D: 2-7:- Zi You asked what filial piety was. The Master said: Nowadays, providing support for one’s parents is considered filial piety. But dogs and horses can also do this. If there is no respect, what is the difference?
A: 2-10:- 子曰：「視其所以，觀其所由，察其所安。人焉叟哉？人焉叟哉？
B: èr-shí :- zǐ yuē: shì qí suǒ yǐ , guān qí suǒ yóu, chá qí suǒ ān. rén yān sǒu zāi? rén yān sǒu zāi?
C: èr-shí :- Zi yiao: si ci suo yi, guan qi suo you, ca ci suo an. len yi sou zai? len yi sou zai?
D: 2-10:- The Master said: Watch what a man does. Find out his motives. See how he takes his ease. How then can the man hide his true self? How can the man hide his true self?
The accent here is fairly strong, with only a few of the distinguishing characteristics one finds in the English spoken by Chinese natives. In particular, she has retained the /T/, /s/ minimal pair confusion which can be heard in “cloth” and “thought” on the recording. She also drops the possessive /s/ when it follows another /s/, as in goose’s.
The subject’s dialect, Binhaihua, belongs to the Tong-Tai, or Tai-Ru, dialect group. This is a sub-dialect of Jianghuai Mandarin and is confined to the middle-east coastal area of Jiangsu Northern Plain. It takes its names from the three landward cities that more or less definethe area: Tongzhou in the west, Taizhou in the north, and Rugao/Rudong in the south.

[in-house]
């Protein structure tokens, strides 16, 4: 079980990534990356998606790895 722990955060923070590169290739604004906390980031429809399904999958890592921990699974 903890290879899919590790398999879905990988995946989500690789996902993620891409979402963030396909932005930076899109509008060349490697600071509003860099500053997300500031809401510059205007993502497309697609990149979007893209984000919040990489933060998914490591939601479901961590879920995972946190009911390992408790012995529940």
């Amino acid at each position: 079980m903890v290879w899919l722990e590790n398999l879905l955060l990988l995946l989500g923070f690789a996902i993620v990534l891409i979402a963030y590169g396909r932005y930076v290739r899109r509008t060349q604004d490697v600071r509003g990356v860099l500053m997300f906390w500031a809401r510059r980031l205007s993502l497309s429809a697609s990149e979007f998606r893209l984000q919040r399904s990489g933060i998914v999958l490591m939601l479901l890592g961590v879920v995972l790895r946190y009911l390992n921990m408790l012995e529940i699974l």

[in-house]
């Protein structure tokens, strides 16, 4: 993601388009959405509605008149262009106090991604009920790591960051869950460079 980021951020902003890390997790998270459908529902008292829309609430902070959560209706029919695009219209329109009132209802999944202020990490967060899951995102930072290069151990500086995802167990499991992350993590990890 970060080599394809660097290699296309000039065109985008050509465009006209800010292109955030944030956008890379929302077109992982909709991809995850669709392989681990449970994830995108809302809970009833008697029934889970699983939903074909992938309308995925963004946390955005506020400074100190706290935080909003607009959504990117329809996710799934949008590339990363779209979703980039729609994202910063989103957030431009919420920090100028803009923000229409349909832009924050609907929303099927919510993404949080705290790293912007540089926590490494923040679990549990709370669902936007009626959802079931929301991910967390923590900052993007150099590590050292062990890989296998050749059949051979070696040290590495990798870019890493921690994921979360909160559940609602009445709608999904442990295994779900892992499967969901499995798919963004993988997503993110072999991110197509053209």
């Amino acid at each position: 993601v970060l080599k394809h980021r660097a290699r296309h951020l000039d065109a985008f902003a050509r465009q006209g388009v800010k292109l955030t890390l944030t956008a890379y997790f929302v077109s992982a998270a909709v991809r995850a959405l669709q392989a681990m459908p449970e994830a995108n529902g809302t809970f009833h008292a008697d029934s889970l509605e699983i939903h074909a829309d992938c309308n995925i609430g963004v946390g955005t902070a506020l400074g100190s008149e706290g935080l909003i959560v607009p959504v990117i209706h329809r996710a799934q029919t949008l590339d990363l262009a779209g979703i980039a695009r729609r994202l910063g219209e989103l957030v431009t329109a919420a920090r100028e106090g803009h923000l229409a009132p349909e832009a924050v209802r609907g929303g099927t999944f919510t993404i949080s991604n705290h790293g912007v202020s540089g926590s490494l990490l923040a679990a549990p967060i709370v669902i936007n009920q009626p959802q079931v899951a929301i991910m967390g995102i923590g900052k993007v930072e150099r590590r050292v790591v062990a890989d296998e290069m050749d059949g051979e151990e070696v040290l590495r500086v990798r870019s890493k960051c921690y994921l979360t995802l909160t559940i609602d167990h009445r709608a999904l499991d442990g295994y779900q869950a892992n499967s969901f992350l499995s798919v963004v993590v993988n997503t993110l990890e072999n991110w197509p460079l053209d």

Geographically, this linguistic area is situated to the north of the Chang Jiang (Yangtze) River and to the east of the Beijing-Hangzhou (Grand) Canal and covers an area of 15,000 square kilometres (5,800 square miles). It is estimated that about 11.4 million people speak the dialects in this group.
Linguistically, the area can be subdivided into three vernacular regions: west, middle, and east, which are distinguished by differences in the use of the /l/, /n/, and /r/ consonants; compare, for example, “ren” and “len” in the two pinyin versions of the 2.10 Analect in the Readings above. Another major feature of these dialects is that they do not follow the T3 sandhi rule, which most other Mandarin dialects follow. Mandarin has four tones, the third of which is a falling-rising tone. The T3 sandhi rule states that when a tone 3 occurs before another tone 3, it changes into tone 2, a rising tone. When it occurs before any of the other tones, it is pronounced as a low falling tone without a rise at the end.
All of this linguistic area used to be part of, or heavily influenced by, the Wu culture of south Jiangsu, and there is, therefore, a marked preservation of aspects of the Wu dialects in these vernacular regions. This is especially true of the middle region, to which the dialect in this sample, Binhaihua, belongs.
The subject’s hometown in Binhai County in Yancheng, a prefecture-level city. Yancheng literally means “Salt City” and refers to the salt pans surrounding the city, which are recorded as early as 119 BCE, during the western Han Dynasty (206 BCE-9 CE). Yancheng’s Yellow Sea coastline is the longest in Jiangsu: 600 km (372 miles) and includes two national nature reserves that provide important wintering habitats for millions of migrating birds and shelter an enormous number of species of insects, fish, and wild animals.
Binhai is made up of the two characters for “Beach” and “Sea,” and the modern port is capable of handling cargo ships of 20,00 to 30,000 tons. However, the hinterland supports an important forestry industry which provides 20 percent of the county’s annual GDP.
COMMENTARY BY: Bill McCann
DATE OF COMMENTARY (DD/MM/YYYY): 17/07/2013